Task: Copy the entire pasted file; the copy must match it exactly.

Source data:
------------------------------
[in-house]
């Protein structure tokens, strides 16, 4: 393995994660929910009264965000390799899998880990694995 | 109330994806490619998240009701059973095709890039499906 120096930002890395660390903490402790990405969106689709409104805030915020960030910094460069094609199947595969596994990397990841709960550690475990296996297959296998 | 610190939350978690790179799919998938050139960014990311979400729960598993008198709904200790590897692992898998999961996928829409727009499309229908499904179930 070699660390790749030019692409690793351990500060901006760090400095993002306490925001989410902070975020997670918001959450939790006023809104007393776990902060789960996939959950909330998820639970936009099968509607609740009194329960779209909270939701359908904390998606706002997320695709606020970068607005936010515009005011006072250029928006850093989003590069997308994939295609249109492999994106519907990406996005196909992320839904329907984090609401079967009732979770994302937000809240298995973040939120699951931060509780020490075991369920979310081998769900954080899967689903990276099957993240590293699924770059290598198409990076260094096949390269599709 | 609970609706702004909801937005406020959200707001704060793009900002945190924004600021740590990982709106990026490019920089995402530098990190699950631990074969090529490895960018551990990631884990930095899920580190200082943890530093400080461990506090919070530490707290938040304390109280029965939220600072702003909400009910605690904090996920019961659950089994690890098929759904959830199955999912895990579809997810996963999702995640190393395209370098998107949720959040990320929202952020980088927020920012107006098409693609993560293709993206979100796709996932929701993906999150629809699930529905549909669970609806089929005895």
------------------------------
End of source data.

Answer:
[in-house]
């Protein structure tokens, strides 16, 4: 393995994660929910009264965000390799899998880990694995 | 109330994806490619998240009701059973095709890039499906 120096930002890395660390903490402790990405969106689709409104805030915020960030910094460069094609199947595969596994990397990841709960550690475990296996297959296998 | 610190939350978690790179799919998938050139960014990311979400729960598993008198709904200790590897692992898998999961996928829409727009499309229908499904179930 070699660390790749030019692409690793351990500060901006760090400095993002306490925001989410902070975020997670918001959450939790006023809104007393776990902060789960996939959950909330998820639970936009099968509607609740009194329960779209909270939701359908904390998606706002997320695709606020970068607005936010515009005011006072250029928006850093989003590069997308994939295609249109492999994106519907990406996005196909992320839904329907984090609401079967009732979770994302937000809240298995973040939120699951931060509780020490075991369920979310081998769900954080899967689903990276099957993240590293699924770059290598198409990076260094096949390269599709 | 609970609706702004909801937005406020959200707001704060793009900002945190924004600021740590990982709106990026490019920089995402530098990190699950631990074969090529490895960018551990990631884990930095899920580190200082943890530093400080461990506090919070530490707290938040304390109280029965939220600072702003909400009910605690904090996920019961659950089994690890098929759904959830199955999912895990579809997810996963999702995640190393395209370098998107949720959040990320929202952020980088927020920012107006098409693609993560293709993206979100796709996932929701993906999150629809699930529905549909669970609806089929005895």